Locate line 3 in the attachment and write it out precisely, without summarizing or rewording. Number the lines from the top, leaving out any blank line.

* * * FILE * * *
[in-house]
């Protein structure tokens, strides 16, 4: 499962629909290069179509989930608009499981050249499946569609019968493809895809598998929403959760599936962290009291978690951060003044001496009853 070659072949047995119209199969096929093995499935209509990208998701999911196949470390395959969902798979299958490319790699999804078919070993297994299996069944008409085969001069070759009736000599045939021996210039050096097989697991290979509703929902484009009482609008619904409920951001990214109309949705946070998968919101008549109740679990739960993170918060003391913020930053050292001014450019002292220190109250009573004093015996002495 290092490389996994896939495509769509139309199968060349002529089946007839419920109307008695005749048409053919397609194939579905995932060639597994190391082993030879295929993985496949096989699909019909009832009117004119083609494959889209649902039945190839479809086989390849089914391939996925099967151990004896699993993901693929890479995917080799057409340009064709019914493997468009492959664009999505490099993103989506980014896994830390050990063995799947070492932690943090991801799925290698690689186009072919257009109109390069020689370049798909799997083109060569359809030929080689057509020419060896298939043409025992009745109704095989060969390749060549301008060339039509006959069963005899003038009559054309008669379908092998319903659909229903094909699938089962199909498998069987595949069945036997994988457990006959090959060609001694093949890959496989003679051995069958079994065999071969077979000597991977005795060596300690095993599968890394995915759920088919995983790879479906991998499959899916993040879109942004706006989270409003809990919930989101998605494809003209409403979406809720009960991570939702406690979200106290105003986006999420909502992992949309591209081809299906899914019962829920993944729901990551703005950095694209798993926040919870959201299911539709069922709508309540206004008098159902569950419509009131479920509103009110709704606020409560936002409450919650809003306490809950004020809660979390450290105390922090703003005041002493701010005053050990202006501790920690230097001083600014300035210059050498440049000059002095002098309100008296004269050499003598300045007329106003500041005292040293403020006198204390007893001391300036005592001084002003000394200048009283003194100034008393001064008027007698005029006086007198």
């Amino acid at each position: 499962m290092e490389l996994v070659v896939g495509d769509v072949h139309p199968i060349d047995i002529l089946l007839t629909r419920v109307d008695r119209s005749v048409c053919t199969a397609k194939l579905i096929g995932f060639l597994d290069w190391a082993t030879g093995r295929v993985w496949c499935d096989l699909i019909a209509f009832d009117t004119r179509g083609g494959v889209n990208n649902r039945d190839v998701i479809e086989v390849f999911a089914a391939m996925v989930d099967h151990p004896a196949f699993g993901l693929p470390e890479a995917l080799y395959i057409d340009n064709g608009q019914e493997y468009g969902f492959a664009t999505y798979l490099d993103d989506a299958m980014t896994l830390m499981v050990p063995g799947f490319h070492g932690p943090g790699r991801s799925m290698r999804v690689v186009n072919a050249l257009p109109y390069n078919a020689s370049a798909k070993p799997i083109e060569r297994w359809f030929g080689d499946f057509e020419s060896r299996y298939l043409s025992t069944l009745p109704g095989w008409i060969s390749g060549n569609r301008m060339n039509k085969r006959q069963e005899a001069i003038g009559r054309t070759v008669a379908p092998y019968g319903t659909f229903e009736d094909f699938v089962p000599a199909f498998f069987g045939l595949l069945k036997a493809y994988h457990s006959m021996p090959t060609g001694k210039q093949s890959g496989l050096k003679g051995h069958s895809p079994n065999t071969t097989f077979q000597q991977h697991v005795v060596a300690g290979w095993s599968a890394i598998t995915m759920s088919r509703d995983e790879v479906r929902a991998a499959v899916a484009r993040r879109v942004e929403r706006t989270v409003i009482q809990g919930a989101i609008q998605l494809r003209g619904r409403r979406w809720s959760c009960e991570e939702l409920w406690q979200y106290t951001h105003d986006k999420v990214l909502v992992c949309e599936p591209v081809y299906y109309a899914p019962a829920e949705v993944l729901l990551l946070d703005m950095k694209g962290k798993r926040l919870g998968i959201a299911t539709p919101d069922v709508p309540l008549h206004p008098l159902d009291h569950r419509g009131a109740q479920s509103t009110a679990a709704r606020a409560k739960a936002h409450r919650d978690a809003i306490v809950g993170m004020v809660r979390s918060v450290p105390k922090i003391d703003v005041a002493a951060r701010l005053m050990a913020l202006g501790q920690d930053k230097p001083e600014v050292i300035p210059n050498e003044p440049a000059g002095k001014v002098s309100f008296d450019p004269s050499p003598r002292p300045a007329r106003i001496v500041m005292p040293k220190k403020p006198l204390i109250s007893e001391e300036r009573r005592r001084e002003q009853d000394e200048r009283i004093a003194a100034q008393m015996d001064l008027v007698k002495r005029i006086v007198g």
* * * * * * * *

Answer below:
């Amino acid at each position: 499962m290092e490389l996994v070659v896939g495509d769509v072949h139309p199968i060349d047995i002529l089946l007839t629909r419920v109307d008695r119209s005749v048409c053919t199969a397609k194939l579905i096929g995932f060639l597994d290069w190391a082993t030879g093995r295929v993985w496949c499935d096989l699909i019909a209509f009832d009117t004119r179509g083609g494959v889209n990208n649902r039945d190839v998701i479809e086989v390849f999911a089914a391939m996925v989930d099967h151990p004896a196949f699993g993901l693929p470390e890479a995917l080799y395959i057409d340009n064709g608009q019914e493997y468009g969902f492959a664009t999505y798979l490099d993103d989506a299958m980014t896994l830390m499981v050990p063995g799947f490319h070492g932690p943090g790699r991801s799925m290698r999804v690689v186009n072919a050249l257009p109109y390069n078919a020689s370049a798909k070993p799997i083109e060569r297994w359809f030929g080689d499946f057509e020419s060896r299996y298939l043409s025992t069944l009745p109704g095989w008409i060969s390749g060549n569609r301008m060339n039509k085969r006959q069963e005899a001069i003038g009559r054309t070759v008669a379908p092998y019968g319903t659909f229903e009736d094909f699938v089962p000599a199909f498998f069987g045939l595949l069945k036997a493809y994988h457990s006959m021996p090959t060609g001694k210039q093949s890959g496989l050096k003679g051995h069958s895809p079994n065999t071969t097989f077979q000597q991977h697991v005795v060596a300690g290979w095993s599968a890394i598998t995915m759920s088919r509703d995983e790879v479906r929902a991998a499959v899916a484009r993040r879109v942004e929403r706006t989270v409003i009482q809990g919930a989101i609008q998605l494809r003209g619904r409403r979406w809720s959760c009960e991570e939702l409920w406690q979200y106290t951001h105003d986006k999420v990214l909502v992992c949309e599936p591209v081809y299906y109309a899914p019962a829920e949705v993944l729901l990551l946070d703005m950095k694209g962290k798993r926040l919870g998968i959201a299911t539709p919101d069922v709508p309540l008549h206004p008098l159902d009291h569950r419509g009131a109740q479920s509103t009110a679990a709704r606020a409560k739960a936002h409450r919650d978690a809003i306490v809950g993170m004020v809660r979390s918060v450290p105390k922090i003391d703003v005041a002493a951060r701010l005053m050990a913020l202006g501790q920690d930053k230097p001083e600014v050292i300035p210059n050498e003044p440049a000059g002095k001014v002098s309100f008296d450019p004269s050499p003598r002292p300045a007329r106003i001496v500041m005292p040293k220190k403020p006198l204390i109250s007893e001391e300036r009573r005592r001084e002003q009853d000394e200048r009283i004093a003194a100034q008393m015996d001064l008027v007698k002495r005029i006086v007198g």